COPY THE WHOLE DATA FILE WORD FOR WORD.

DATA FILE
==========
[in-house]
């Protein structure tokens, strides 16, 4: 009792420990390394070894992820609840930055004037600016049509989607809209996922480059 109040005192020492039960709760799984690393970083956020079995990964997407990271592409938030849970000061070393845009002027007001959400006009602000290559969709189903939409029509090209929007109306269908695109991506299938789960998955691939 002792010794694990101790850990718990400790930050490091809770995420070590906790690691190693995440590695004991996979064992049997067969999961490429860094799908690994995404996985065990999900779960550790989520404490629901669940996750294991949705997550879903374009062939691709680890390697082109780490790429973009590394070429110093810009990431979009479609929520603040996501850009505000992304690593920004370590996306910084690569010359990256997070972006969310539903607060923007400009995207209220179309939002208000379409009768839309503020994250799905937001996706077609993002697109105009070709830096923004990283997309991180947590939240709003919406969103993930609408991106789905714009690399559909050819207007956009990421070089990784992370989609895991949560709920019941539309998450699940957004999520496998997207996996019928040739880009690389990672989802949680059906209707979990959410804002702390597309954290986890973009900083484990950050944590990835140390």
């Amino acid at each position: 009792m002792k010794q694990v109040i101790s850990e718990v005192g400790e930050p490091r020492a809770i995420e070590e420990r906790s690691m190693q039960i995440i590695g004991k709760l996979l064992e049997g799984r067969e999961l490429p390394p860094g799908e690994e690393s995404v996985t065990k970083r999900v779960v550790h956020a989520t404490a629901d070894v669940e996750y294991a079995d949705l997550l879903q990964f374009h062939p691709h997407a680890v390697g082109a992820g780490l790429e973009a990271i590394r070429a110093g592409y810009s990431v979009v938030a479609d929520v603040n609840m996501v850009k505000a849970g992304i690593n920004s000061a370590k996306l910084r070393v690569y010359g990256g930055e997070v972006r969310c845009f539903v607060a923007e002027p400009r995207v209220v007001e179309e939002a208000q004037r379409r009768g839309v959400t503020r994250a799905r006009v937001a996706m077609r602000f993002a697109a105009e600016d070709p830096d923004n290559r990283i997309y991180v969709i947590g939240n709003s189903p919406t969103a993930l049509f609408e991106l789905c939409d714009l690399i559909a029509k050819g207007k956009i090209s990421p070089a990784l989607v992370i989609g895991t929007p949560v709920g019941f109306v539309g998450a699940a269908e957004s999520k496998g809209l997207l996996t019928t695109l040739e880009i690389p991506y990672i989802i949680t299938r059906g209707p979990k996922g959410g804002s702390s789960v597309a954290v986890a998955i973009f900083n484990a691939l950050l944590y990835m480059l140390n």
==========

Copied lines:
[in-house]
């Protein structure tokens, strides 16, 4: 009792420990390394070894992820609840930055004037600016049509989607809209996922480059 109040005192020492039960709760799984690393970083956020079995990964997407990271592409938030849970000061070393845009002027007001959400006009602000290559969709189903939409029509090209929007109306269908695109991506299938789960998955691939 002792010794694990101790850990718990400790930050490091809770995420070590906790690691190693995440590695004991996979064992049997067969999961490429860094799908690994995404996985065990999900779960550790989520404490629901669940996750294991949705997550879903374009062939691709680890390697082109780490790429973009590394070429110093810009990431979009479609929520603040996501850009505000992304690593920004370590996306910084690569010359990256997070972006969310539903607060923007400009995207209220179309939002208000379409009768839309503020994250799905937001996706077609993002697109105009070709830096923004990283997309991180947590939240709003919406969103993930609408991106789905714009690399559909050819207007956009990421070089990784992370989609895991949560709920019941539309998450699940957004999520496998997207996996019928040739880009690389990672989802949680059906209707979990959410804002702390597309954290986890973009900083484990950050944590990835140390």
């Amino acid at each position: 009792m002792k010794q694990v109040i101790s850990e718990v005192g400790e930050p490091r020492a809770i995420e070590e420990r906790s690691m190693q039960i995440i590695g004991k709760l996979l064992e049997g799984r067969e999961l490429p390394p860094g799908e690994e690393s995404v996985t065990k970083r999900v779960v550790h956020a989520t404490a629901d070894v669940e996750y294991a079995d949705l997550l879903q990964f374009h062939p691709h997407a680890v390697g082109a992820g780490l790429e973009a990271i590394r070429a110093g592409y810009s990431v979009v938030a479609d929520v603040n609840m996501v850009k505000a849970g992304i690593n920004s000061a370590k996306l910084r070393v690569y010359g990256g930055e997070v972006r969310c845009f539903v607060a923007e002027p400009r995207v209220v007001e179309e939002a208000q004037r379409r009768g839309v959400t503020r994250a799905r006009v937001a996706m077609r602000f993002a697109a105009e600016d070709p830096d923004n290559r990283i997309y991180v969709i947590g939240n709003s189903p919406t969103a993930l049509f609408e991106l789905c939409d714009l690399i559909a029509k050819g207007k956009i090209s990421p070089a990784l989607v992370i989609g895991t929007p949560v709920g019941f109306v539309g998450a699940a269908e957004s999520k496998g809209l997207l996996t019928t695109l040739e880009i690389p991506y990672i989802i949680t299938r059906g209707p979990k996922g959410g804002s702390s789960v597309a954290v986890a998955i973009f900083n484990a691939l950050l944590y990835m480059l140390n």